- Management and Outcomes of Binge-Eating Disorder (BED)
- Objectives. To evaluate the effectiveness and comparative effectiveness of treatments for patients with binge-eating disorder (BED) and bariatric surgery patients and children with loss-of-control (LOC) eating. Studies of BED therapies include pharmacological interventions, psychological and behavioral interventions, or combinations of approaches. We examined whether treatment effectiveness differed in patient subgroups and described courses of illness for BED and LOC eating.
Data Sources. We searched MEDLINE,® EMBASE,® the Cochrane Library, Academic OneFile, and the Cumulative Index to Nursing and Allied Health Literature (CINAHL) through 1/19/2015. Eligible studies included randomized controlled trials (RCTs), nonrandomized trials, meta-analyses, and, for course of illness, cohort and case-control studies.
Review Methods. Pairs of reviewers independently selected, extracted data from, and rated the risk of bias of relevant studies; they graded the strength of evidence using established criteria. We conducted meta-analysis for some treatment outcomes.
Results. Of 52 included RCTs of treatment; 48 concerned BED therapy. Course of illness evidence came from 15 observational studies. We examined four major outcomes: binge eating and abstinence, eating-related psychopathology, weight, and general psychological and other outcomes. Second-generation antidepressants (as a class), topiramate (an anticonvulsant), and lisdexamfetamine (a stimulant) were superior to placebo in achieving abstinence and reducing binge episodes and/or binge days and eating-related obsessions and compulsions. Second-generation antidepressants decreased depression. Topiramate and lisdexamfetamine produced weight reduction in study populations that were virtually all overweight or obese. A few formats of cognitive behavioral therapy (CBT)—therapist-led, partially therapist-led, and guided self-help—were superior to placebo in achieving abstinence and reducing binge frequency. CBT for BED was generally ineffective for reducing weight or depression in this population. Therapist-led CBT was not superior to either partially therapist-led CBT or structured self-help CBT for binge-eating and weight outcomes. Behavioral weight loss treatment produced greater weight loss than CBT at the end of treatment but not over the longer run. Topiramate, fluvoxamine, and lisdexamfetamine were associated with sleep disturbance including insomnia; topiramate and lisdexamfetamine were associated with sympathetic nervous system arousal, headache, and GI upset. We found no evidence on bariatric surgery patients. Treatments for LOC eating in children did not achieve superior weight reduction outcomes. Evidence on course of either illness was limited. Early adolescent BED and LOC eating predicts such behaviors in the future.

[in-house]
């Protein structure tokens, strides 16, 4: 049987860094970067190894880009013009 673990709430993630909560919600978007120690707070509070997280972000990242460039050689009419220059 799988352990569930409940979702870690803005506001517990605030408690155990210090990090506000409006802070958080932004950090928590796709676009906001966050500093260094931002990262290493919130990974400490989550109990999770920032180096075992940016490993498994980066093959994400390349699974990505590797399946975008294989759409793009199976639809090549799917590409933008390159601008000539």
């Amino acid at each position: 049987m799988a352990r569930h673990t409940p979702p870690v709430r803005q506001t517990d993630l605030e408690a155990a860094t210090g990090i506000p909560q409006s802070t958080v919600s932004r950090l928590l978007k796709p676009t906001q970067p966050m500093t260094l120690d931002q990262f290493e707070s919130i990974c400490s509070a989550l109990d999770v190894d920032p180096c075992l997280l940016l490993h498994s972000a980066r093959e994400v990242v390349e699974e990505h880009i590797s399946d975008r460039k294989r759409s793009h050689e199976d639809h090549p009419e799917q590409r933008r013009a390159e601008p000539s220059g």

Conclusions. BED patients may benefit from treatment with second-generation antidepressants, lisdexamfetamine, topiramate, and CBT. Additional studies should address other treatments, combinations of treatment, and comparisons between treatments, treatment for postbariatric surgery patients and children, as well as the course of these illnesses.